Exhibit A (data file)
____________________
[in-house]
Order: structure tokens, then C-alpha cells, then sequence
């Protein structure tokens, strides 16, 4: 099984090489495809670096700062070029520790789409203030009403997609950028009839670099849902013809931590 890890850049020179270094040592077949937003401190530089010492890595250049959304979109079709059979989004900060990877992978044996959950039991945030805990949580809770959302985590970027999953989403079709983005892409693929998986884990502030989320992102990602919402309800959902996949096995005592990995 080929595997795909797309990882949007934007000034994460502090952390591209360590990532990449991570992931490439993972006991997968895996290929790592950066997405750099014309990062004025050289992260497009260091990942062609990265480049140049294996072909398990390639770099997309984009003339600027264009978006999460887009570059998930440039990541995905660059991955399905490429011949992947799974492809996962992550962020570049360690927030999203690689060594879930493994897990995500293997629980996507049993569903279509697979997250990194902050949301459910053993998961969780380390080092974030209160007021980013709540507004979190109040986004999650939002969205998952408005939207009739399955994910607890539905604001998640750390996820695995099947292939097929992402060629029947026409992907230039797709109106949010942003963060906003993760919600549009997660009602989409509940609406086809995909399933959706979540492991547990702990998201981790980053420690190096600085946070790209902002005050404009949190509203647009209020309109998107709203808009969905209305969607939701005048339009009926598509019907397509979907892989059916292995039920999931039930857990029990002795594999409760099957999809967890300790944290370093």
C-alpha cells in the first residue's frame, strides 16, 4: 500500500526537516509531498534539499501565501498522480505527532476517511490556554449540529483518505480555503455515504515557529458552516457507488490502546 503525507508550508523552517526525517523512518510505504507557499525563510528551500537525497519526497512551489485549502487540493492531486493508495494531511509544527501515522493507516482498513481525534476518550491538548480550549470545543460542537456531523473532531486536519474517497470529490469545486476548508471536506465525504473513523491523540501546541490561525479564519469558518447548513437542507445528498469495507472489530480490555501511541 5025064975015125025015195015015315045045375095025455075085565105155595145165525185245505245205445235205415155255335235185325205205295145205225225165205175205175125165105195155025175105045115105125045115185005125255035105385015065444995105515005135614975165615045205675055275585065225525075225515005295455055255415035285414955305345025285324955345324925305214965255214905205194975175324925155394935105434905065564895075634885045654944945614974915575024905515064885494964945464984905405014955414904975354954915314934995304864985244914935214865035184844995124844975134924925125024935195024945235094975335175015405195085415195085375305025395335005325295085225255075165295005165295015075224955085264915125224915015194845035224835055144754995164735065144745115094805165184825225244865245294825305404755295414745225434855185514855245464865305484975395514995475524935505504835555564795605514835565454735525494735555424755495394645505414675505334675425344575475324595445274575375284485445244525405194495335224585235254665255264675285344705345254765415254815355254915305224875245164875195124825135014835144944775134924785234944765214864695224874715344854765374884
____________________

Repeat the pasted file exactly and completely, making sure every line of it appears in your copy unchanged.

[in-house]
Order: structure tokens, then C-alpha cells, then sequence
């Protein structure tokens, strides 16, 4: 099984090489495809670096700062070029520790789409203030009403997609950028009839670099849902013809931590 890890850049020179270094040592077949937003401190530089010492890595250049959304979109079709059979989004900060990877992978044996959950039991945030805990949580809770959302985590970027999953989403079709983005892409693929998986884990502030989320992102990602919402309800959902996949096995005592990995 080929595997795909797309990882949007934007000034994460502090952390591209360590990532990449991570992931490439993972006991997968895996290929790592950066997405750099014309990062004025050289992260497009260091990942062609990265480049140049294996072909398990390639770099997309984009003339600027264009978006999460887009570059998930440039990541995905660059991955399905490429011949992947799974492809996962992550962020570049360690927030999203690689060594879930493994897990995500293997629980996507049993569903279509697979997250990194902050949301459910053993998961969780380390080092974030209160007021980013709540507004979190109040986004999650939002969205998952408005939207009739399955994910607890539905604001998640750390996820695995099947292939097929992402060629029947026409992907230039797709109106949010942003963060906003993760919600549009997660009602989409509940609406086809995909399933959706979540492991547990702990998201981790980053420690190096600085946070790209902002005050404009949190509203647009209020309109998107709203808009969905209305969607939701005048339009009926598509019907397509979907892989059916292995039920999931039930857990029990002795594999409760099957999809967890300790944290370093």
C-alpha cells in the first residue's frame, strides 16, 4: 500500500526537516509531498534539499501565501498522480505527532476517511490556554449540529483518505480555503455515504515557529458552516457507488490502546 503525507508550508523552517526525517523512518510505504507557499525563510528551500537525497519526497512551489485549502487540493492531486493508495494531511509544527501515522493507516482498513481525534476518550491538548480550549470545543460542537456531523473532531486536519474517497470529490469545486476548508471536506465525504473513523491523540501546541490561525479564519469558518447548513437542507445528498469495507472489530480490555501511541 5025064975015125025015195015015315045045375095025455075085565105155595145165525185245505245205445235205415155255335235185325205205295145205225225165205175205175125165105195155025175105045115105125045115185005125255035105385015065444995105515005135614975165615045205675055275585065225525075225515005295455055255415035285414955305345025285324955345324925305214965255214905205194975175324925155394935105434905065564895075634885045654944945614974915575024905515064885494964945464984905405014955414904975354954915314934995304864985244914935214865035184844995124844975134924925125024935195024945235094975335175015405195085415195085375305025395335005325295085225255075165295005165295015075224955085264915125224915015194845035224835055144754995164735065144745115094805165184825225244865245294825305404755295414745225434855185514855245464865305484975395514995475524935505504835555564795605514835565454735525494735555424755495394645505414675505334675425344575475324595445274575375284485445244525405194495335224585235254665255264675285344705345254765415254815355254915305224875245164875195124825135014835144944775134924785234944765214864695224874715344854765374884